This week, $SPX overcame the previous resistance at 3155 and appeared ready to take off. But then it faltered again, at roughly the 3185 level. Hence it is still in a trading that extends from 2920 to 3230. A decisive breakout of that range in one direction or the other will likely signal the next large directional move.
This article was originally published in The Option Strategist Newsletter Volume 16, No. 21 on November 8, 2007.
In the past couple of weeks, I’ve read articles and heard options traders talking about a strategy that is apparently becoming more widespread: the use of long-term options in a position as the preferred hedge when selling near-term premium. These types of strategies generally fall into the category of “diagonal spreads.” While this isn’t exactly revolutionary thinking, it is a new era in the popularity of diagonals. As with any strategy, there are nuances that may not always be obvious to those inexperienced with using it. So, we thought we’d go over some of the benefits and drawbacks of using these strategies.
The S&P 500 Index ($SPX) has been bouncing back and forth in a trading range for several weeks now. So, for now, $SPX is trading between 2965 and 3155. A wider trading range could probably be justified as well: 2920 on the downside and 3184 on the upside. 2920 was the top of the April-May trading range, and 3184 would close the gap on the island reversal. Either would be significant for a potential breakout, but until that occurs, we can expect continued volatile price action within the current range.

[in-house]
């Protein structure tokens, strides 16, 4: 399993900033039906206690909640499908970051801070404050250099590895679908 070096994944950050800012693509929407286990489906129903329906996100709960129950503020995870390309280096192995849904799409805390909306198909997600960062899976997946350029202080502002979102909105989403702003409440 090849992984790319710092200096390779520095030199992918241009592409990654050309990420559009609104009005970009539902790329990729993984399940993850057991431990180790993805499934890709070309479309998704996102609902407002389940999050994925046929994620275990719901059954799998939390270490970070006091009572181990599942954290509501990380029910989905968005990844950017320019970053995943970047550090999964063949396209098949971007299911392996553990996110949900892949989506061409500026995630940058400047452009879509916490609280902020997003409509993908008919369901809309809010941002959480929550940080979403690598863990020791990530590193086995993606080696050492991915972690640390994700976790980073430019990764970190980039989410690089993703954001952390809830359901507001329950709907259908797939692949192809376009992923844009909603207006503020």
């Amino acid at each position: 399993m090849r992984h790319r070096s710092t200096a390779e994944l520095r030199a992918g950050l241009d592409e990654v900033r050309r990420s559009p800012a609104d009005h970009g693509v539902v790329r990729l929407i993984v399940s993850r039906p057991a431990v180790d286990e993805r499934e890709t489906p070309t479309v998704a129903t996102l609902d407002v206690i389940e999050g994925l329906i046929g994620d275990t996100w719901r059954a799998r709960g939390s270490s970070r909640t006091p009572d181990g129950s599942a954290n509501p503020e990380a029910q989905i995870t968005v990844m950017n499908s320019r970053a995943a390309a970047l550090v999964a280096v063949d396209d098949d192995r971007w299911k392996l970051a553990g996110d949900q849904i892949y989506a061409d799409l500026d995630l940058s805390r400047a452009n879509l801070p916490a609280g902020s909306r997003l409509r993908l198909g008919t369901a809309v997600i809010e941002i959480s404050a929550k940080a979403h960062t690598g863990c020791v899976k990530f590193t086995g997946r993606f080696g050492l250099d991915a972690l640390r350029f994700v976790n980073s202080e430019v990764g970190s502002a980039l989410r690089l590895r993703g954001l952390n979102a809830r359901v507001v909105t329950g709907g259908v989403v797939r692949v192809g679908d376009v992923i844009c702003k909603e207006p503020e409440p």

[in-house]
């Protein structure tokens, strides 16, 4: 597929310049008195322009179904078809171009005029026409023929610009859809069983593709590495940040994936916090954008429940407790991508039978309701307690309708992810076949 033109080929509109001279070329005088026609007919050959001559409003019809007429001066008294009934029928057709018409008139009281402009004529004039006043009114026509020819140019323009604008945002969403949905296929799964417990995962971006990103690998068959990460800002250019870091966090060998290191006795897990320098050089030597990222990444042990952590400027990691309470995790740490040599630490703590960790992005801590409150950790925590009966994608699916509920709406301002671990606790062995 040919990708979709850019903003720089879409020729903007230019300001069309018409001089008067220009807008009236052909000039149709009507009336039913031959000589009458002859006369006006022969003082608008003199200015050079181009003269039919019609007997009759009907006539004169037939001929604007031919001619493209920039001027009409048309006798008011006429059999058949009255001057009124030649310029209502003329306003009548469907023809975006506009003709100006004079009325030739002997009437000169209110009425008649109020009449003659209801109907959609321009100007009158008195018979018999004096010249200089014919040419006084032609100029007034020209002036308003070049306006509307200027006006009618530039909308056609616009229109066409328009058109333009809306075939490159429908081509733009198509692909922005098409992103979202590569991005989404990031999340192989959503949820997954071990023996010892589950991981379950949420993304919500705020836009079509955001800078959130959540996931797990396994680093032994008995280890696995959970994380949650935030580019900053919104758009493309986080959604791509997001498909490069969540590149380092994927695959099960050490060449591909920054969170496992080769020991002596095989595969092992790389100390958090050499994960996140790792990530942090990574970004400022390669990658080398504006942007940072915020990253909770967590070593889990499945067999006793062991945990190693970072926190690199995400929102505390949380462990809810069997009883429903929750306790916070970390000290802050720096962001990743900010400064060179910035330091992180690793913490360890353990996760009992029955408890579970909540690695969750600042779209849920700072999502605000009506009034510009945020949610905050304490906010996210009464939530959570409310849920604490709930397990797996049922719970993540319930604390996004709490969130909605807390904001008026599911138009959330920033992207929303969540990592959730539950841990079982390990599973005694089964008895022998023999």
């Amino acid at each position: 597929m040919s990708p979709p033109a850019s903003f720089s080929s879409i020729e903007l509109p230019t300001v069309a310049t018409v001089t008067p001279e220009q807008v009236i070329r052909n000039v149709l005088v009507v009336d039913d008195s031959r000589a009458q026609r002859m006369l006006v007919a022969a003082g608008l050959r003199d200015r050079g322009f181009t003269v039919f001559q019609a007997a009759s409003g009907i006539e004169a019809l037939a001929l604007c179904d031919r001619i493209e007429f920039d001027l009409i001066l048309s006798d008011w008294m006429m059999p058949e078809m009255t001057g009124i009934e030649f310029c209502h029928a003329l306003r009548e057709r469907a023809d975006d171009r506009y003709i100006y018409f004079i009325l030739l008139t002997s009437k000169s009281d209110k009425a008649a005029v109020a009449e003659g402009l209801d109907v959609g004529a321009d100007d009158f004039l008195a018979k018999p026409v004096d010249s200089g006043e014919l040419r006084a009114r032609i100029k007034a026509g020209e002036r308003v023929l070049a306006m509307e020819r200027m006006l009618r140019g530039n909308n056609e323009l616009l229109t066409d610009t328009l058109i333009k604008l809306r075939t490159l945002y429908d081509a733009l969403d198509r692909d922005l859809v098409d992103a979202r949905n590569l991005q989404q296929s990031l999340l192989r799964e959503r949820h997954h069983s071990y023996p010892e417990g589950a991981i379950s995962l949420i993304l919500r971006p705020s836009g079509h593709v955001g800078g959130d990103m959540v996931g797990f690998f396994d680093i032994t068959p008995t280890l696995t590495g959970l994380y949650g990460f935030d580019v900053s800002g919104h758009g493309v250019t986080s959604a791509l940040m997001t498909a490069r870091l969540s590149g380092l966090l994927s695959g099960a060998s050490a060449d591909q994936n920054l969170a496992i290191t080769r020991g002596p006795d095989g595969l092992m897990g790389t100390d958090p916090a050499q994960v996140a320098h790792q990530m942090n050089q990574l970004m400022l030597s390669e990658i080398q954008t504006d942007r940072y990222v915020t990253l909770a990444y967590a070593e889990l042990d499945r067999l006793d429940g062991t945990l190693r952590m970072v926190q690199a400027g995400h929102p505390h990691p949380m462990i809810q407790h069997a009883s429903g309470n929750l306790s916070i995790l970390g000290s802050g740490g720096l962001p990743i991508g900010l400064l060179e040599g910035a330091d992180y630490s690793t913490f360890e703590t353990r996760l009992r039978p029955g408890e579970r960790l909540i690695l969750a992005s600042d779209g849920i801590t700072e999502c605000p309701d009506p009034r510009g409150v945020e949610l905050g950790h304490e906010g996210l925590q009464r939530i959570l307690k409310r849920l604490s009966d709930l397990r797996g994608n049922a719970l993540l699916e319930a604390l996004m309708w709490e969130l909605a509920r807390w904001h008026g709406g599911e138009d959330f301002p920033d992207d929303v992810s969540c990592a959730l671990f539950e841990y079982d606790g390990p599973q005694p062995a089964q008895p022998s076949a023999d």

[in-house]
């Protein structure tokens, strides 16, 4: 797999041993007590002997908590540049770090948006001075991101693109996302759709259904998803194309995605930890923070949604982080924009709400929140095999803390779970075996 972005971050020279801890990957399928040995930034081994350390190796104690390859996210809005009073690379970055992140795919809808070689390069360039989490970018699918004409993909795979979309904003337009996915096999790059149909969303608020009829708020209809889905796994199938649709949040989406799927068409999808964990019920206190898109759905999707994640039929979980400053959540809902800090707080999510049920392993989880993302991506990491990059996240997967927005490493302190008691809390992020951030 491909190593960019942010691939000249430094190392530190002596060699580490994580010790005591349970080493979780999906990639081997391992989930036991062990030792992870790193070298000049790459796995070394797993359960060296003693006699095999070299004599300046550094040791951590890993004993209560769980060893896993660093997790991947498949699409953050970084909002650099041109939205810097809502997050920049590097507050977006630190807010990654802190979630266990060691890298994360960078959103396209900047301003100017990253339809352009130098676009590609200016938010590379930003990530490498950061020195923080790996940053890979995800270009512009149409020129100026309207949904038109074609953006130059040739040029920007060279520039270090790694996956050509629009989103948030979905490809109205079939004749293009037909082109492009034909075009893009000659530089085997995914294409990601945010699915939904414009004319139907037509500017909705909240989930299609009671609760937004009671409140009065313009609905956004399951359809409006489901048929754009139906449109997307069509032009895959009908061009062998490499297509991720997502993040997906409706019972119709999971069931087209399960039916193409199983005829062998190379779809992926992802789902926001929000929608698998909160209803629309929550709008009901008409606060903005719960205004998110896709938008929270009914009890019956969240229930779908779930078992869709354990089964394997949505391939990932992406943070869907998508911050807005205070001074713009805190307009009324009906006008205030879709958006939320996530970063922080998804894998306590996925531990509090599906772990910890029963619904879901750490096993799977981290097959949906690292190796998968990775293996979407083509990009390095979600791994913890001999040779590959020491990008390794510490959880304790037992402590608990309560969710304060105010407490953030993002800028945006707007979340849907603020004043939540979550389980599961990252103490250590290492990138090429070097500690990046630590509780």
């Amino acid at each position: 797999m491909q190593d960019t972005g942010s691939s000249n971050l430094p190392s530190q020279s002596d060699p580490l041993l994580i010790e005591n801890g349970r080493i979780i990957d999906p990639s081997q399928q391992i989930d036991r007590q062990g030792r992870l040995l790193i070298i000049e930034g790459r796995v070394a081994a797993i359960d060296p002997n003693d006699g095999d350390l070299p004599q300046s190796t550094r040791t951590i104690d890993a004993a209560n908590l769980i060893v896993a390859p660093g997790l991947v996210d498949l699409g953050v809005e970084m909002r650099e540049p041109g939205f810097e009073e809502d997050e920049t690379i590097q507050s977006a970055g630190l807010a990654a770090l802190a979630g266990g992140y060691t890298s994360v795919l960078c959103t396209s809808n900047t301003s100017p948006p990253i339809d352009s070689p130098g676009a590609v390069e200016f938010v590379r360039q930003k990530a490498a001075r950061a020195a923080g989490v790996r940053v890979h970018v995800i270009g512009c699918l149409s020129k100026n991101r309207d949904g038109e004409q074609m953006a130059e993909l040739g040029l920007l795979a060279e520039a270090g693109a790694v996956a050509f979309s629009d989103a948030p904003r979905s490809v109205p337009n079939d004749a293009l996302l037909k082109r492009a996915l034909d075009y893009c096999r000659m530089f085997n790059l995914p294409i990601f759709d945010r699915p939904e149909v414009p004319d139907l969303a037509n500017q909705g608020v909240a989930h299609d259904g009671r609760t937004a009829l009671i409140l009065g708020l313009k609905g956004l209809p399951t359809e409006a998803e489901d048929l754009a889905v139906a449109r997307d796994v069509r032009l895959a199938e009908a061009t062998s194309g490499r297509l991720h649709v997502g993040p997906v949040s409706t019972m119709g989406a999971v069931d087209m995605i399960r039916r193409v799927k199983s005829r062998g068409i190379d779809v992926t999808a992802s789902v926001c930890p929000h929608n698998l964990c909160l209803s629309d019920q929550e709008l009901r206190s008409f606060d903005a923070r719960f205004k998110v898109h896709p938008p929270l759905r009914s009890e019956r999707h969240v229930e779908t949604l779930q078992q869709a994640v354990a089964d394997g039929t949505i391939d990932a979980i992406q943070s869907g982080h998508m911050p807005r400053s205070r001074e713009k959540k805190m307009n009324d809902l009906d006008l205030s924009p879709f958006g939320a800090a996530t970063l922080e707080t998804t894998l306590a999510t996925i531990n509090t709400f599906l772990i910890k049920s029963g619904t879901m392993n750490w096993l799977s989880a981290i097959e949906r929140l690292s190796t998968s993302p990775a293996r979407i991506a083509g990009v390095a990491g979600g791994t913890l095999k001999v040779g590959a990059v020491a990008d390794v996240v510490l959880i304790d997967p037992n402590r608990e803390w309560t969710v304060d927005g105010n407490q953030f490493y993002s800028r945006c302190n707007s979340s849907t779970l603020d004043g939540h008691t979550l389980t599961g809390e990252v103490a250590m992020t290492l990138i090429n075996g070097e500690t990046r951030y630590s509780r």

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So we have a sort of standoff developing. It would have a bullish resolution if $SPX could rally to 3184 and close the gap on the island reversal. However, a further break below that support at 2965 would be to the bears' advantage. So, in the short- term we are waiting for a breakout to occur.
The equity-only put-call ratios remain overbought. The standard ratio continues to trade at or near 16-year lows, as both ratios remain on buy signals in overbought territory.
This article was originally published in The Option Strategist Newsletter Volume 8, No. 16 on August 26, 1999.
Q: I would like to ask you about delta neutral trading which I have heard and read about. Could you give me a brief description, it's merits and drawbacks, and in what situations it is best used. K.T. 6/17/99
A week ago, stocks were on their heels after one of the worst down days on record on June 11th. Prices rallied within a couple of days, but the negativity of that day still hangs over this market. If $SPX were to fall below 2920, that would be bearish. But as it stands, the $SPX chart remains bullish as long as the Index holds above 2920.
Equity-only put-call ratios continue to fall, thus remaining on buy signals. That will continue to be the case until they visibly roll over and begin to rise.